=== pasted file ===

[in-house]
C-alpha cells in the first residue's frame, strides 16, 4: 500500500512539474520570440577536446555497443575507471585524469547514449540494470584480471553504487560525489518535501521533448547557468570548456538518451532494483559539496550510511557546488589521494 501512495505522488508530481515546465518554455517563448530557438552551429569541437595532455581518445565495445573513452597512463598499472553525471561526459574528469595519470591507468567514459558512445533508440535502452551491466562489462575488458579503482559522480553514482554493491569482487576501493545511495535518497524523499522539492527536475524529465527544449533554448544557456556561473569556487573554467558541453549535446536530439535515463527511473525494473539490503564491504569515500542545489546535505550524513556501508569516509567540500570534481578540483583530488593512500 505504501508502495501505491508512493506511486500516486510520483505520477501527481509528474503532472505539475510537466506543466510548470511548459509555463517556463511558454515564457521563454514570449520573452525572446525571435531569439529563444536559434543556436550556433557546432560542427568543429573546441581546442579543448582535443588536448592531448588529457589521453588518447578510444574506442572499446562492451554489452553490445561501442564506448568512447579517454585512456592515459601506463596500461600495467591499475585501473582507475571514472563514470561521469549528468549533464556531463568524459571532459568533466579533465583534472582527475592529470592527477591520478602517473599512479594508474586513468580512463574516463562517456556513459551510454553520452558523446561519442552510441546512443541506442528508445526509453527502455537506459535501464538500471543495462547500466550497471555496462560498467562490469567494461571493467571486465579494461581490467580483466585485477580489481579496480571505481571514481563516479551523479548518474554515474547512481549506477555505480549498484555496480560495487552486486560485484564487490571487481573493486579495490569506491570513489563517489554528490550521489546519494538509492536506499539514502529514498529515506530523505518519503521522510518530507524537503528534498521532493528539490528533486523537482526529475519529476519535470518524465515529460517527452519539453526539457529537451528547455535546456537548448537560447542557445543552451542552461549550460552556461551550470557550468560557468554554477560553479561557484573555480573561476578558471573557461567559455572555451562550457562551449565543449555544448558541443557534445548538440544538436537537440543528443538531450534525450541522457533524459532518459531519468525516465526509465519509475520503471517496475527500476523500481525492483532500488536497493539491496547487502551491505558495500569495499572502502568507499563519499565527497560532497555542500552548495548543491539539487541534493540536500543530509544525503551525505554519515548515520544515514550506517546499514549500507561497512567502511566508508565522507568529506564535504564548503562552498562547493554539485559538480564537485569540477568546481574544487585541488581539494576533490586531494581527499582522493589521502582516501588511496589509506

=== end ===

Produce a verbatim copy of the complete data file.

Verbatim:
[in-house]
C-alpha cells in the first residue's frame, strides 16, 4: 500500500512539474520570440577536446555497443575507471585524469547514449540494470584480471553504487560525489518535501521533448547557468570548456538518451532494483559539496550510511557546488589521494 501512495505522488508530481515546465518554455517563448530557438552551429569541437595532455581518445565495445573513452597512463598499472553525471561526459574528469595519470591507468567514459558512445533508440535502452551491466562489462575488458579503482559522480553514482554493491569482487576501493545511495535518497524523499522539492527536475524529465527544449533554448544557456556561473569556487573554467558541453549535446536530439535515463527511473525494473539490503564491504569515500542545489546535505550524513556501508569516509567540500570534481578540483583530488593512500 505504501508502495501505491508512493506511486500516486510520483505520477501527481509528474503532472505539475510537466506543466510548470511548459509555463517556463511558454515564457521563454514570449520573452525572446525571435531569439529563444536559434543556436550556433557546432560542427568543429573546441581546442579543448582535443588536448592531448588529457589521453588518447578510444574506442572499446562492451554489452553490445561501442564506448568512447579517454585512456592515459601506463596500461600495467591499475585501473582507475571514472563514470561521469549528468549533464556531463568524459571532459568533466579533465583534472582527475592529470592527477591520478602517473599512479594508474586513468580512463574516463562517456556513459551510454553520452558523446561519442552510441546512443541506442528508445526509453527502455537506459535501464538500471543495462547500466550497471555496462560498467562490469567494461571493467571486465579494461581490467580483466585485477580489481579496480571505481571514481563516479551523479548518474554515474547512481549506477555505480549498484555496480560495487552486486560485484564487490571487481573493486579495490569506491570513489563517489554528490550521489546519494538509492536506499539514502529514498529515506530523505518519503521522510518530507524537503528534498521532493528539490528533486523537482526529475519529476519535470518524465515529460517527452519539453526539457529537451528547455535546456537548448537560447542557445543552451542552461549550460552556461551550470557550468560557468554554477560553479561557484573555480573561476578558471573557461567559455572555451562550457562551449565543449555544448558541443557534445548538440544538436537537440543528443538531450534525450541522457533524459532518459531519468525516465526509465519509475520503471517496475527500476523500481525492483532500488536497493539491496547487502551491505558495500569495499572502502568507499563519499565527497560532497555542500552548495548543491539539487541534493540536500543530509544525503551525505554519515548515520544515514550506517546499514549500507561497512567502511566508508565522507568529506564535504564548503562552498562547493554539485559538480564537485569540477568546481574544487585541488581539494576533490586531494581527499582522493589521502582516501588511496589509506